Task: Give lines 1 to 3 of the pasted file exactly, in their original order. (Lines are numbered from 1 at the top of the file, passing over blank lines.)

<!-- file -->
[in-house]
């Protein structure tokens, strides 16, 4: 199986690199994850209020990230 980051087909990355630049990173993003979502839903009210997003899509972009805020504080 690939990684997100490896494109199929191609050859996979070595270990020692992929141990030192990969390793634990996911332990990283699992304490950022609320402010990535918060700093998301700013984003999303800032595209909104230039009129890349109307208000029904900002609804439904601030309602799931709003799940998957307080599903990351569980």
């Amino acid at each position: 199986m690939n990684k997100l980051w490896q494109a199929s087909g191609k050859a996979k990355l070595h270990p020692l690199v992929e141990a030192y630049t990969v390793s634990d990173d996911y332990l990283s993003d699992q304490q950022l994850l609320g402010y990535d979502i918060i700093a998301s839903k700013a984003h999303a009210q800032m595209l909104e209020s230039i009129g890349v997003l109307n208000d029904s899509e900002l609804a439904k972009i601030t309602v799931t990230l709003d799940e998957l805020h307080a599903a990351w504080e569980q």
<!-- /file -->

[in-house]
């Protein structure tokens, strides 16, 4: 199986690199994850209020990230 980051087909990355630049990173993003979502839903009210997003899509972009805020504080 690939990684997100490896494109199929191609050859996979070595270990020692992929141990030192990969390793634990996911332990990283699992304490950022609320402010990535918060700093998301700013984003999303800032595209909104230039009129890349109307208000029904900002609804439904601030309602799931709003799940998957307080599903990351569980």
């Amino acid at each position: 199986m690939n990684k997100l980051w490896q494109a199929s087909g191609k050859a996979k990355l070595h270990p020692l690199v992929e141990a030192y630049t990969v390793s634990d990173d996911y332990l990283s993003d699992q304490q950022l994850l609320g402010y990535d979502i918060i700093a998301s839903k700013a984003h999303a009210q800032m595209l909104e209020s230039i009129g890349v997003l109307n208000d029904s899509e900002l609804a439904k972009i601030t309602v799931t990230l709003d799940e998957l805020h307080a599903a990351w504080e569980q």